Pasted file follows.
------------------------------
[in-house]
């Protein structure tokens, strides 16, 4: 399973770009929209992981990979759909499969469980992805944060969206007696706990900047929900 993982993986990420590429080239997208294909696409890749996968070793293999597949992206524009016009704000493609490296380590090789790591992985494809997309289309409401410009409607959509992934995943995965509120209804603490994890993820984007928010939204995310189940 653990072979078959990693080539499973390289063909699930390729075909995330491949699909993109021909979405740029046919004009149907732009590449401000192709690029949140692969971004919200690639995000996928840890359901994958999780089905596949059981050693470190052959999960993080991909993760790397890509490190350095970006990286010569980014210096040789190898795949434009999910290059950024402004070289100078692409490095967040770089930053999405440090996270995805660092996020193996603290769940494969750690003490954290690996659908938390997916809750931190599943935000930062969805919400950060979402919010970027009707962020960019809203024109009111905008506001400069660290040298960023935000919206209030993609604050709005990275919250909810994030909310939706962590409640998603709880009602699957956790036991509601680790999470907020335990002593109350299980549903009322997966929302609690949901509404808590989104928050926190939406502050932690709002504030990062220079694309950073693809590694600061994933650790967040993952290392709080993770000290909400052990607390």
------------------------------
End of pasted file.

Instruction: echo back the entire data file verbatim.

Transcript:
[in-house]
């Protein structure tokens, strides 16, 4: 399973770009929209992981990979759909499969469980992805944060969206007696706990900047929900 993982993986990420590429080239997208294909696409890749996968070793293999597949992206524009016009704000493609490296380590090789790591992985494809997309289309409401410009409607959509992934995943995965509120209804603490994890993820984007928010939204995310189940 653990072979078959990693080539499973390289063909699930390729075909995330491949699909993109021909979405740029046919004009149907732009590449401000192709690029949140692969971004919200690639995000996928840890359901994958999780089905596949059981050693470190052959999960993080991909993760790397890509490190350095970006990286010569980014210096040789190898795949434009999910290059950024402004070289100078692409490095967040770089930053999405440090996270995805660092996020193996603290769940494969750690003490954290690996659908938390997916809750931190599943935000930062969805919400950060979402919010970027009707962020960019809203024109009111905008506001400069660290040298960023935000919206209030993609604050709005990275919250909810994030909310939706962590409640998603709880009602699957956790036991509601680790999470907020335990002593109350299980549903009322997966929302609690949901509404808590989104928050926190939406502050932690709002504030990062220079694309950073693809590694600061994933650790967040993952290392709080993770000290909400052990607390």